The History of Skiing, 5000 B.C.-2011

In celebration of Powder's 40th anniversary, a timeline of skiing

In celebration of POWDER’s 45th Anniversary, we are releasing select stories from every volume. This story originally published in POWDER’s 40th anniversary issue.

Photo: In 1206, two Birkebeiner (birch-wrapped footwear and leggings) warriors named Torstein and Skervald rescue Prince Haakon Haakonsson and carry him 55 kilometers over two mountain ranges to safety during the Norwegian Civil War of 1206. The prince is later crowned King of Norway, ending the civil war.

Jim Biebl. Aspen, Colorado.  Photo: Neil Leifer/Sports Illustrated.

5000 B.C.: Rock paintings show hunters and gatherers using skis 5,000 years ago.

1850: Woodcarvers in Telemark, Norway, invent the cambered ski.

1861: Onion Valley, CA, hosts the first organized downhill ski race. Skiers use eight-to 10-foot hickory sticks.

1868: Considered the “Grandfather of Skiing,” Sondre Norheim won the first national ski competition in present-day Oslo, Norway, pioneering the telemark and Christiana turns. Norheim is also credited with inventing the telemark binding.

1894: Fritz Huitfeld introduces the toe iron, providing more control on steeper slopes.

1899: Ferdinand Porsche designs the first four-wheel drive car.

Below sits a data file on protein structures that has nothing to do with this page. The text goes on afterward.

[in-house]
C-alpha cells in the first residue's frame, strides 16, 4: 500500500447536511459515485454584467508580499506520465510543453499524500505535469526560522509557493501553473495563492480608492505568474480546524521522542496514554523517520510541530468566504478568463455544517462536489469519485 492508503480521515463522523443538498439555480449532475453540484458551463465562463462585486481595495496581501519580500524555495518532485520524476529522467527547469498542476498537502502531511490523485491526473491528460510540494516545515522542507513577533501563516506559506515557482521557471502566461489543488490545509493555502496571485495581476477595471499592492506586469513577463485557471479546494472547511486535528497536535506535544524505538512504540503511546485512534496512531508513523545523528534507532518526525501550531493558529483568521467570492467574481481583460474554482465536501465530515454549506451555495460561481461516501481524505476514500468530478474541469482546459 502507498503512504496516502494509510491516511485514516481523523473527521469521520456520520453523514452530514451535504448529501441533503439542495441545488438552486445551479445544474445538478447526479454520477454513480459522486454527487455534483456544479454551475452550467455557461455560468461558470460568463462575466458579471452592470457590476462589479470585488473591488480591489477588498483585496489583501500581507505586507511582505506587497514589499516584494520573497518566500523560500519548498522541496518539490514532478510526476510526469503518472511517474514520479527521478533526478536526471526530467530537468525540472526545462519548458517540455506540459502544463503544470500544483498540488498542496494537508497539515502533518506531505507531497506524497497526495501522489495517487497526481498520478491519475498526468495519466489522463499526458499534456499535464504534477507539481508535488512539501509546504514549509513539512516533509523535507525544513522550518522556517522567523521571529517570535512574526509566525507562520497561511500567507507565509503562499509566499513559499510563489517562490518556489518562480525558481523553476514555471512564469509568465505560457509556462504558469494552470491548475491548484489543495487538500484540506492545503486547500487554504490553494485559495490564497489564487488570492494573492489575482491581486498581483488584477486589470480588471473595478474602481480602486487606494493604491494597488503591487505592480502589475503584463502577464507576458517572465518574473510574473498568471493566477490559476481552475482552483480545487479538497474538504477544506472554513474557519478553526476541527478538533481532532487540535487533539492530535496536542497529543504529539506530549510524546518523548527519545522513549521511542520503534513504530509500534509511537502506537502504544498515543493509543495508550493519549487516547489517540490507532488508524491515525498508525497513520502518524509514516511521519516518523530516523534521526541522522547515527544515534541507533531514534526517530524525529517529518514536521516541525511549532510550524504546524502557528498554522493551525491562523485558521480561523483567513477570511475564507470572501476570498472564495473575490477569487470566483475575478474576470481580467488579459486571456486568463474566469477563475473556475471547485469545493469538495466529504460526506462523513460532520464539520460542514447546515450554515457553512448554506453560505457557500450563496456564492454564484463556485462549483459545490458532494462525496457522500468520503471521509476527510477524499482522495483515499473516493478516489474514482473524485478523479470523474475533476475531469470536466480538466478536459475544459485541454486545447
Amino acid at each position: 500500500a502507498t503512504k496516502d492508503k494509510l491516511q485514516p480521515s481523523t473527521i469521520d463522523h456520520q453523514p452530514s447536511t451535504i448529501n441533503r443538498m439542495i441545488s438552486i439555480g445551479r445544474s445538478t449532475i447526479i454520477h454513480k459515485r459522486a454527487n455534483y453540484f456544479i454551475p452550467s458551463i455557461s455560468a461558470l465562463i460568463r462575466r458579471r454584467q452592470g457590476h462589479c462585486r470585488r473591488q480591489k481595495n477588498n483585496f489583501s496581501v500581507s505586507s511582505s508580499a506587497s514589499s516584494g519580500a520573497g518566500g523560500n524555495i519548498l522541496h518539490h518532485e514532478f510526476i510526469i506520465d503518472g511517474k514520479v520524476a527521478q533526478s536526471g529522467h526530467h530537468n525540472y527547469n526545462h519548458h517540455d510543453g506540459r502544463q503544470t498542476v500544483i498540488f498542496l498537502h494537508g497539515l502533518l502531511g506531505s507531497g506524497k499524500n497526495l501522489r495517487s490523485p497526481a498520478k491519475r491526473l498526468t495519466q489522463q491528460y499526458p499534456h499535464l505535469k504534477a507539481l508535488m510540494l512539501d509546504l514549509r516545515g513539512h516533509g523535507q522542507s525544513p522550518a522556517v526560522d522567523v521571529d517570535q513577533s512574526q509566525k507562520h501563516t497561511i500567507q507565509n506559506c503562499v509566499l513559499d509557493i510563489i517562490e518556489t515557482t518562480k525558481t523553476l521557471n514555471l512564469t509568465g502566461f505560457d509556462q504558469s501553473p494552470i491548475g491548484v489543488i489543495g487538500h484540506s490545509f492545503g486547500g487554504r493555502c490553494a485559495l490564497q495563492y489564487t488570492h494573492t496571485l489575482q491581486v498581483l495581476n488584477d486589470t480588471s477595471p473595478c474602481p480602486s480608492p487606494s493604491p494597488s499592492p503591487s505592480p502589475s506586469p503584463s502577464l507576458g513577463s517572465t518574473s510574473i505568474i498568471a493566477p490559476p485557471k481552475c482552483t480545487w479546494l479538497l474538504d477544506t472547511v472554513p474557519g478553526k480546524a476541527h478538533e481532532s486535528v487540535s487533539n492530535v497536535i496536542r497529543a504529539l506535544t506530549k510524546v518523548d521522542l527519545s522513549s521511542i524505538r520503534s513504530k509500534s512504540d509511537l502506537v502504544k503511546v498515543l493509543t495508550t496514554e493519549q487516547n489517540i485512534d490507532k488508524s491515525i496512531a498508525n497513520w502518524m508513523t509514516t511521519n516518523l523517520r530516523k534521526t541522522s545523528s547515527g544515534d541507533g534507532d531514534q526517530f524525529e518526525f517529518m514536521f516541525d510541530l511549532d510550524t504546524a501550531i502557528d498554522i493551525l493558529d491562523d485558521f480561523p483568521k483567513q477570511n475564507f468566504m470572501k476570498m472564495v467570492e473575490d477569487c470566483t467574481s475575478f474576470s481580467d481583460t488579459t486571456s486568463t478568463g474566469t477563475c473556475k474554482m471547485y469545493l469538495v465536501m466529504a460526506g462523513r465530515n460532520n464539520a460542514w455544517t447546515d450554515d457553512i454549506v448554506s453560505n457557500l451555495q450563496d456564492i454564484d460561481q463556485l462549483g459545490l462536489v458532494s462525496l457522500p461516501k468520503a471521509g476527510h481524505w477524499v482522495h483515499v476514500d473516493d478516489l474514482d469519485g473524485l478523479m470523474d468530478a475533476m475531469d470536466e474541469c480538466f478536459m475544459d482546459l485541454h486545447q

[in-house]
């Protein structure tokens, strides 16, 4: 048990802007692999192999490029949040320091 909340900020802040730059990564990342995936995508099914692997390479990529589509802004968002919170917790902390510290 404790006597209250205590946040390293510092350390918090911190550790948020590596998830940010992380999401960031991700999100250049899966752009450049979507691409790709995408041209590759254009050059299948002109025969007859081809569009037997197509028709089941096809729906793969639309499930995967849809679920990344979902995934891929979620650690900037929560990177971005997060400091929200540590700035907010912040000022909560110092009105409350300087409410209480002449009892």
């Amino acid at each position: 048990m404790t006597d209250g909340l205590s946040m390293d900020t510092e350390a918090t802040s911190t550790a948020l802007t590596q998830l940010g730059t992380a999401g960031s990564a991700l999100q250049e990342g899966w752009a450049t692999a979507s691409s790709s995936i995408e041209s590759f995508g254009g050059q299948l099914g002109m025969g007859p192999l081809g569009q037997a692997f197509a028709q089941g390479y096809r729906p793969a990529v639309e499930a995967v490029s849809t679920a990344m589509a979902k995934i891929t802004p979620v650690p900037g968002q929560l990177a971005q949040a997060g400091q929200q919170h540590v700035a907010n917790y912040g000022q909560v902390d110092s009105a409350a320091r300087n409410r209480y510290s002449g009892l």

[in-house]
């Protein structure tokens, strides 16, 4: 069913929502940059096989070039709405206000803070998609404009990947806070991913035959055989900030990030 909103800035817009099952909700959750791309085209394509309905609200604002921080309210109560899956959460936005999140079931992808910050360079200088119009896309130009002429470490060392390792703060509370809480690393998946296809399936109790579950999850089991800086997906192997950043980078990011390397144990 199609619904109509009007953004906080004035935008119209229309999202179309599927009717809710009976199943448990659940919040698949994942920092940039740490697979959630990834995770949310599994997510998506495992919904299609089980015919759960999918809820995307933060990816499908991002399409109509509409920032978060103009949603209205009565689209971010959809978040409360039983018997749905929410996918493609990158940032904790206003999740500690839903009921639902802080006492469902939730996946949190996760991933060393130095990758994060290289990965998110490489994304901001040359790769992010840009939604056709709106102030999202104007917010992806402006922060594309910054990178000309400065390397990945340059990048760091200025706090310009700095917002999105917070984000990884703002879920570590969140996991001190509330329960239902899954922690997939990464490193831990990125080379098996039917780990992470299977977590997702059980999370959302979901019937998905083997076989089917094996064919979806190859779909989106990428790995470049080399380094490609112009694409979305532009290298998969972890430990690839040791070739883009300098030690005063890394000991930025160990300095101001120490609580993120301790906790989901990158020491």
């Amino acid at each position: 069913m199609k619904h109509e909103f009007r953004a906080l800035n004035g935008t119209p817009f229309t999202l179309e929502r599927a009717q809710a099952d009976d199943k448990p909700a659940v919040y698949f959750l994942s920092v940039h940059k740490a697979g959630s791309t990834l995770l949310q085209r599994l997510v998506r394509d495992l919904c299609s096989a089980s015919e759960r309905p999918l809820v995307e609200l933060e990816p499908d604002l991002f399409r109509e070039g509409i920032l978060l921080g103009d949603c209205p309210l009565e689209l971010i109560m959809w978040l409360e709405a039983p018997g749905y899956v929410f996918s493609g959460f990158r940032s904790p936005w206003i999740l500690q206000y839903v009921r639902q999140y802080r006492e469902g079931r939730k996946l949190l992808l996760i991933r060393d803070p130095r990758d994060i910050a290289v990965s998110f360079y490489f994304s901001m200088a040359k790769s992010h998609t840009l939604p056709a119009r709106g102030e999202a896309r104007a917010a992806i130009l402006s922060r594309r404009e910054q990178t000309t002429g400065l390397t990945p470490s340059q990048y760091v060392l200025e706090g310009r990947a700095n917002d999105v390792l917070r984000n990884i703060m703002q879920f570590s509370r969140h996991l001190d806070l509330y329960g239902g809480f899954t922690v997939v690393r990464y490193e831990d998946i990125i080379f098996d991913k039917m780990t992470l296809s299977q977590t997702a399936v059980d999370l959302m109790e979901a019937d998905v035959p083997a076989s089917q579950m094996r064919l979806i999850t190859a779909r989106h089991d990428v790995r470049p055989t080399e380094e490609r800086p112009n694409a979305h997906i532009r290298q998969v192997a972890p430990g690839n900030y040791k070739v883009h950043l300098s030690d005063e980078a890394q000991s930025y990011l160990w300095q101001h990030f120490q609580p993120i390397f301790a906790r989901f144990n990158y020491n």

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1907: Hannes Schneider is the first ski instructor at the first ski school in St. Anton, Austria. His “Arlberg Method,” which takes skiers from a snowplow, to the stem Christie, to a parallel turn, was the first uniform method of ski instruction.

1924: Chamonix, France, hosts the first Winter Olympics.

1928: After a near fatal accident in which Rudolph Lettner’s hickory edges lost their grip on icy
snow, the Salzburg native introduces the steel edge.

1932: Norway’s Bjorn Ullevoldsaeter and Seattle’s George Aaland each produce three-layer laminated skis using waterproof glues that don’t delaminate like their predecessors. Vertically-laminated cores made for stronger, lighter, and livelier boards.

1934: Clint Gilbert installs the first American rope tow on his farm in Woodstock, VT, using a Model T for power. The tow gained 900 vertical feet and cost $1 a day.

1936: Brighton, UT, opens and three years later, Alta, UT, opens.